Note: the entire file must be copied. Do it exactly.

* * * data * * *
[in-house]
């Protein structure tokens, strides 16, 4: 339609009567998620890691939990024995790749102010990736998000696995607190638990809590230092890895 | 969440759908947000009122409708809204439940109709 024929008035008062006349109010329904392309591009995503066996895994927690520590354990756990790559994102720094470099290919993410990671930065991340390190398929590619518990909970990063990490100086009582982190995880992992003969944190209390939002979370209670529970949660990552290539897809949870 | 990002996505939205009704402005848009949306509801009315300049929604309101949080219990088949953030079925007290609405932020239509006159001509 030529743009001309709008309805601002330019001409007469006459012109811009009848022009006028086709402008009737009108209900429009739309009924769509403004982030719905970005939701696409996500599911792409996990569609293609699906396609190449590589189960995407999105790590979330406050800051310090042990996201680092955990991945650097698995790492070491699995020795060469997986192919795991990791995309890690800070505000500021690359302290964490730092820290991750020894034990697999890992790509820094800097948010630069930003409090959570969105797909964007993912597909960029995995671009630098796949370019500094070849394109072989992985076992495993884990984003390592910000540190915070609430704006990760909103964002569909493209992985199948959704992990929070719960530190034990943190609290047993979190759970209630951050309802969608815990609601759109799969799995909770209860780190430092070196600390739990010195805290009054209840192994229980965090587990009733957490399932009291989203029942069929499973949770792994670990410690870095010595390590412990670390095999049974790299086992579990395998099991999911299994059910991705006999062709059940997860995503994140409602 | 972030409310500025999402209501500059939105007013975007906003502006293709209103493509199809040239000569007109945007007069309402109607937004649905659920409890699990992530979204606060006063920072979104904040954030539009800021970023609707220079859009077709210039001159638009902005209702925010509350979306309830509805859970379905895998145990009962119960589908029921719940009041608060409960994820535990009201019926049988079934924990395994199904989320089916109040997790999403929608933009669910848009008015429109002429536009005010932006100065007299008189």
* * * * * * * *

[in-house]
């Protein structure tokens, strides 16, 4: 339609009567998620890691939990024995790749102010990736998000696995607190638990809590230092890895 | 969440759908947000009122409708809204439940109709 024929008035008062006349109010329904392309591009995503066996895994927690520590354990756990790559994102720094470099290919993410990671930065991340390190398929590619518990909970990063990490100086009582982190995880992992003969944190209390939002979370209670529970949660990552290539897809949870 | 990002996505939205009704402005848009949306509801009315300049929604309101949080219990088949953030079925007290609405932020239509006159001509 030529743009001309709008309805601002330019001409007469006459012109811009009848022009006028086709402008009737009108209900429009739309009924769509403004982030719905970005939701696409996500599911792409996990569609293609699906396609190449590589189960995407999105790590979330406050800051310090042990996201680092955990991945650097698995790492070491699995020795060469997986192919795991990791995309890690800070505000500021690359302290964490730092820290991750020894034990697999890992790509820094800097948010630069930003409090959570969105797909964007993912597909960029995995671009630098796949370019500094070849394109072989992985076992495993884990984003390592910000540190915070609430704006990760909103964002569909493209992985199948959704992990929070719960530190034990943190609290047993979190759970209630951050309802969608815990609601759109799969799995909770209860780190430092070196600390739990010195805290009054209840192994229980965090587990009733957490399932009291989203029942069929499973949770792994670990410690870095010595390590412990670390095999049974790299086992579990395998099991999911299994059910991705006999062709059940997860995503994140409602 | 972030409310500025999402209501500059939105007013975007906003502006293709209103493509199809040239000569007109945007007069309402109607937004649905659920409890699990992530979204606060006063920072979104904040954030539009800021970023609707220079859009077709210039001159638009902005209702925010509350979306309830509805859970379905895998145990009962119960589908029921719940009041608060409960994820535990009201019926049988079934924990395994199904989320089916109040997790999403929608933009669910848009008015429109002429536009005010932006100065007299008189």